ANALYSIS, CORRECTION & RETRAINING TECHNIQUE FOR ELITE DANCERS YIELDS IMMEDIATE CHANGES IN FUNCTIONAL PERFORMANCE OF THE SPORTHORSE
By Stephen M. Apatow
During the 1980's, a specialized analysis, correction and retraining program was developed to enhance the joint flexibility and technical performance of competitive international level dancers in Soviet ballet training. The primary method used encompassed the analysis of a dancers postural alignment to the mechanical ideal of the development program. Next, functional limitations in flexibility of the spine and extremities are isolated, direct traction applied and a technique used to increase the elasticity of the abnormal muscle-tendon tension relations of the joint complex. This procedure yields an immediate change in functional range of motion, providing the dancer with the capacity to correct the postural alignment problem. The dancer is then worked with manually to develop control of the correction. This foundation, combined with a stretch program is then integrated into all ballet classes and choreography. Dancers have demonstrated the capacity to improve hip turnout, functional flexibility of the legs in all classical positions and technical ability to improve from 2-3 turns on pointe to 7-8 turns on pointe, in as little as a one month concentrated program prior to international competition.
In 1994, after learning about the application of the procedure in a cervical entrapment neurapathy case on the wife of a physician at Yale Medical School, a veterinarian in Northern Nevada requested our help with a spinal condition involving a 12 year old basset hound.The case encompassed a lower thoracic herniation which was acute for six weeks and not responsive to drug treatment, leaving the pet unable to support its weight on it's hind legs. During our first session, the veterinarian and assistants helped while the problem was assessed and small muscle tendon restrictions in the back, pelvis and lower extremity isolated. As in humans, the approach yielded an immediate increase in joint range of motion providing the dog with the functional capacity to support its weight on its hind legs, with stability maintained when the hind end was lifted and released from approximately 6 inches above the ground. One week later, after only one session, the owner brought the pet back in for an examination, the dog stood up and walked out of the exam room.
Shortly after realizing our capacity to improve the functional performance of a quadruped, we were interested in exploring applications to increase the speed of race horses and performance of high level sporthorses. Our first case was a Hanovarian jumper at the Franktown Meadows Equestrian Facility in Northern Nevada. According to the trainer, the horse was the most flexibility restricted in the facility, requiring over a one hour warm up period prior to lessons or longer for competition. The assessment of muscle-tendon relations of the spine and extremities resulted in our isolation of restrictions and hypersensitivity which contributed to numerous compensatory patterns. The same procedure was used to increase the elasticity of the affected structures, a number of which exhibited hardening or fibrosis due to trauma or a chronic condition in which compensatory changes resulted in stabilization. As with the basset hound, we were able to immediately increase the elasticity of these structures, decrease the hypersensitivity and observe an immediate increase in functional joint range of motion.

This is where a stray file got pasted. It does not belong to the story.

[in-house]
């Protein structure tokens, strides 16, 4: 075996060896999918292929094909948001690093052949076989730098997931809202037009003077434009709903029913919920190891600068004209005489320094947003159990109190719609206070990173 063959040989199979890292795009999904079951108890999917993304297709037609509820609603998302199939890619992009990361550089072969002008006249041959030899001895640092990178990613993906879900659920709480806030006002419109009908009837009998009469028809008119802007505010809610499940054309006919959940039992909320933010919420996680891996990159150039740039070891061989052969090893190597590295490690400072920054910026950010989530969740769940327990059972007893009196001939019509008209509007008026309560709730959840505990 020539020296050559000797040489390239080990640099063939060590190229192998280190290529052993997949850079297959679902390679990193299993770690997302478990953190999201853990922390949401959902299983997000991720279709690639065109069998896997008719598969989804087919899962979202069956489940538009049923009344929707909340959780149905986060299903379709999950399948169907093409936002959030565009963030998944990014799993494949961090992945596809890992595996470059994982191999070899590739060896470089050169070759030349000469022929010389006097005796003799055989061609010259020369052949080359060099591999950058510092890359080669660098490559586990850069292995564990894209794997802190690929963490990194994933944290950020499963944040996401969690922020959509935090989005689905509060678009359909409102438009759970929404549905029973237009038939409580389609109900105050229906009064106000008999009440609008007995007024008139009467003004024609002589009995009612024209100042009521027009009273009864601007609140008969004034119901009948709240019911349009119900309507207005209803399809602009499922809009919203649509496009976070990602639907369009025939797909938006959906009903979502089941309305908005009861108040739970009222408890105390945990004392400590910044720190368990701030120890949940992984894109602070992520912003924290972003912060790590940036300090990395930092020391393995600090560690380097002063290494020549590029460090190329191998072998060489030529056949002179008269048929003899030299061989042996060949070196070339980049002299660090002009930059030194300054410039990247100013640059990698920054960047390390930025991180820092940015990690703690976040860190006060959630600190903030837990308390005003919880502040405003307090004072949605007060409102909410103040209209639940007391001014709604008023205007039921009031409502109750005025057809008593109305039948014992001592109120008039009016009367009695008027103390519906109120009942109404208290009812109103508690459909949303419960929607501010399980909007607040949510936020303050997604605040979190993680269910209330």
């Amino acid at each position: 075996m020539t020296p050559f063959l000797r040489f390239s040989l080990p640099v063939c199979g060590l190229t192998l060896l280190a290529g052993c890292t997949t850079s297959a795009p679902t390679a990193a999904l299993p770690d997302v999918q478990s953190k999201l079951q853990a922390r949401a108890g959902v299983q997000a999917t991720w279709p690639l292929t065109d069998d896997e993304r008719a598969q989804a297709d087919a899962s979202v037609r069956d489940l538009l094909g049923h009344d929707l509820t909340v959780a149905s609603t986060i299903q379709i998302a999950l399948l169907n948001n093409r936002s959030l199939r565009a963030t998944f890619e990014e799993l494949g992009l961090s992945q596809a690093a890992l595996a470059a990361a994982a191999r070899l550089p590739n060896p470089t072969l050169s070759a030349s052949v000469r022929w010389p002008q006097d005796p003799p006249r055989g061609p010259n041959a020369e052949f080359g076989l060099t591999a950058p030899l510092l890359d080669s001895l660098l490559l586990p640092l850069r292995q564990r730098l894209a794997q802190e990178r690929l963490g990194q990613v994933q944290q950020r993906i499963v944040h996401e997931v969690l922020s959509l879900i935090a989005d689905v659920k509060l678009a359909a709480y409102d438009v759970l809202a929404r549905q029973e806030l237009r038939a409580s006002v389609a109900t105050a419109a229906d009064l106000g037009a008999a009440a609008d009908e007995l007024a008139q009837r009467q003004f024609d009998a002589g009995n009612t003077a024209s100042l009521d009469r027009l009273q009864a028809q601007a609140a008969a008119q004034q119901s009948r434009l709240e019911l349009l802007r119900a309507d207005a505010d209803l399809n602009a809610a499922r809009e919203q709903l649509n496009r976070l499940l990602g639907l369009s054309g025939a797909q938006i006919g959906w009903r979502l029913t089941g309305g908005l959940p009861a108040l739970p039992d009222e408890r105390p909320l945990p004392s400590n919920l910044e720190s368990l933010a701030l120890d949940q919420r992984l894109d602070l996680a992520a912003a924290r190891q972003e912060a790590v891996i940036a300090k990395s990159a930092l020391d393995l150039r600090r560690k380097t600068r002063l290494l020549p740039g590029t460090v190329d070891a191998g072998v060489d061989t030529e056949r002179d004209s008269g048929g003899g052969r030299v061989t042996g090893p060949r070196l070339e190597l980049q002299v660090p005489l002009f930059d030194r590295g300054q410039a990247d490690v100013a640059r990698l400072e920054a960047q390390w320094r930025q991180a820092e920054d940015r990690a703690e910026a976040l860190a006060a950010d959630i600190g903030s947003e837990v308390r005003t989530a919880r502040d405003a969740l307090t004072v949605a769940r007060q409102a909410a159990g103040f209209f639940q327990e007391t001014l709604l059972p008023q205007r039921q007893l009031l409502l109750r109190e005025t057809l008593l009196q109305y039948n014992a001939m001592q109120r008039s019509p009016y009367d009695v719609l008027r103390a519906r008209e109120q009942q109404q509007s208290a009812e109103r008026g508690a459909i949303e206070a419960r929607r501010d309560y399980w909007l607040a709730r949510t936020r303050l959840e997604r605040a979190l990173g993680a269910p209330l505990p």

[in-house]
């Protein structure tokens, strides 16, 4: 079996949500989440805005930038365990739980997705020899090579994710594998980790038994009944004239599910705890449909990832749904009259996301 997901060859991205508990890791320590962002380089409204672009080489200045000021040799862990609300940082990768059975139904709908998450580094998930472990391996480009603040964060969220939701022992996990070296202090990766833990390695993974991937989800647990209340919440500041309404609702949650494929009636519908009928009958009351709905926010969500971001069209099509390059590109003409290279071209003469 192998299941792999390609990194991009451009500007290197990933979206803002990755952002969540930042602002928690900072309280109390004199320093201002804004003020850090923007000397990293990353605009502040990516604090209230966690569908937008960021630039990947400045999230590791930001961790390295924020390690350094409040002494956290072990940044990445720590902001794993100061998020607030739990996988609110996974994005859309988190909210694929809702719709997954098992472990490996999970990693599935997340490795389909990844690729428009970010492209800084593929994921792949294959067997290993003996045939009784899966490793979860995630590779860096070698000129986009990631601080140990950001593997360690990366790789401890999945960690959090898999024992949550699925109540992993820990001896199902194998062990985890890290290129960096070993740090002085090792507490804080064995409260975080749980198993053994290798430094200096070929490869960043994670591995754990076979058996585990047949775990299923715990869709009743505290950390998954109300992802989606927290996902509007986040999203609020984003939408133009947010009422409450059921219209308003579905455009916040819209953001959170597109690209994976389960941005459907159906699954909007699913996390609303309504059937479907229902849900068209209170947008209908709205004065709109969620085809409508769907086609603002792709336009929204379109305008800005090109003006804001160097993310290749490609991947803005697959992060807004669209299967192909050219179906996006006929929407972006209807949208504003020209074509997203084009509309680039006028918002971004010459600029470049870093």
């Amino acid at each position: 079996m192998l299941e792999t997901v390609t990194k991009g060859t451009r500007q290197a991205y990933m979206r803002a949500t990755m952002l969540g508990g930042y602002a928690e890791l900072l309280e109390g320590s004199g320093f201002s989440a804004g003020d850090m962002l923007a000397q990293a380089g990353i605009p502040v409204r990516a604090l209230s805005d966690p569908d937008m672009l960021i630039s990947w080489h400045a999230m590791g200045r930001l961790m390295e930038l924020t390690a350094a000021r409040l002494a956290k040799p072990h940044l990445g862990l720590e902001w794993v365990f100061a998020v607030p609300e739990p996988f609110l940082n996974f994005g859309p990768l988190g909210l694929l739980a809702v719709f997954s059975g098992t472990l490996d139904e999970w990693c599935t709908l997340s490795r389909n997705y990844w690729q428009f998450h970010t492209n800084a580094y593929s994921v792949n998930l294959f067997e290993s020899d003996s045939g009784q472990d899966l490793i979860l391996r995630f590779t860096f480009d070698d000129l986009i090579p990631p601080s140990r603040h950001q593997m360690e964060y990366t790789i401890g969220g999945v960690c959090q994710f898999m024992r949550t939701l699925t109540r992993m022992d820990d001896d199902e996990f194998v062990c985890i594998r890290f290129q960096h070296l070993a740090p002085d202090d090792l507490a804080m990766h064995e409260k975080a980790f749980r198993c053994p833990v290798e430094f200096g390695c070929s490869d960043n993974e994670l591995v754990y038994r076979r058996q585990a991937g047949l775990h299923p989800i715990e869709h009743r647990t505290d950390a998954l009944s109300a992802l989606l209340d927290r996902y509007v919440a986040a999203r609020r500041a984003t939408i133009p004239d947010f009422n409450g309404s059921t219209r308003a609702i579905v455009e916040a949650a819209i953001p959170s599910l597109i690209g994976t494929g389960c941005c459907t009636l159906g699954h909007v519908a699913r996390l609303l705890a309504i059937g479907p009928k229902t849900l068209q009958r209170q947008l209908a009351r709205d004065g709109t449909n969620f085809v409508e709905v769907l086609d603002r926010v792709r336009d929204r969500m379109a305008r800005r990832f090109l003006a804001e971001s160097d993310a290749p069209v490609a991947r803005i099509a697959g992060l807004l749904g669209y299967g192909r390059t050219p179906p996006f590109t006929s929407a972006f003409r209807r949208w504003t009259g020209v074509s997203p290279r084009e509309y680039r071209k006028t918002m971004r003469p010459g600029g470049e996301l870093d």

After the assessment and procedure, we proceeded to saddle and have the trainer assess the functional capacity of the horse. To our surprise, the horse walked out relaxed and with the same level function that was experienced after a prolonged warm up period. During the session the horse warmed up and progressed proportionately. The training objective was then to progressively work with movements which could be executed correctly, avoiding any destabilizing compensatory pattern. If a problem was observed in a movement, the instruction was to back off, and only work in a range which the horse could work correctly and below a threshold of discomfort. Our capacity to increase the joint flexibility to accommodate stability, combined with efforts to control inflammation, led to the continued progress in the horses performance.
The wonderful thing about the horses was that once you were able to provide them with the functional capacity to work without pain, they would automatically adjust their mechanics into a correct pattern, a scenario that just doesn't happen quite as easily with humans. To date, doors have opened to adapt this work on numerous small animal cases with conditions ranging from herniations to arthritis and hip dysplasia as well as hundreds of sporthorses in dressage,hunter-jumper and western training programs.
For additional information on this work, visit SportBallet Online: http://www.sportballet.com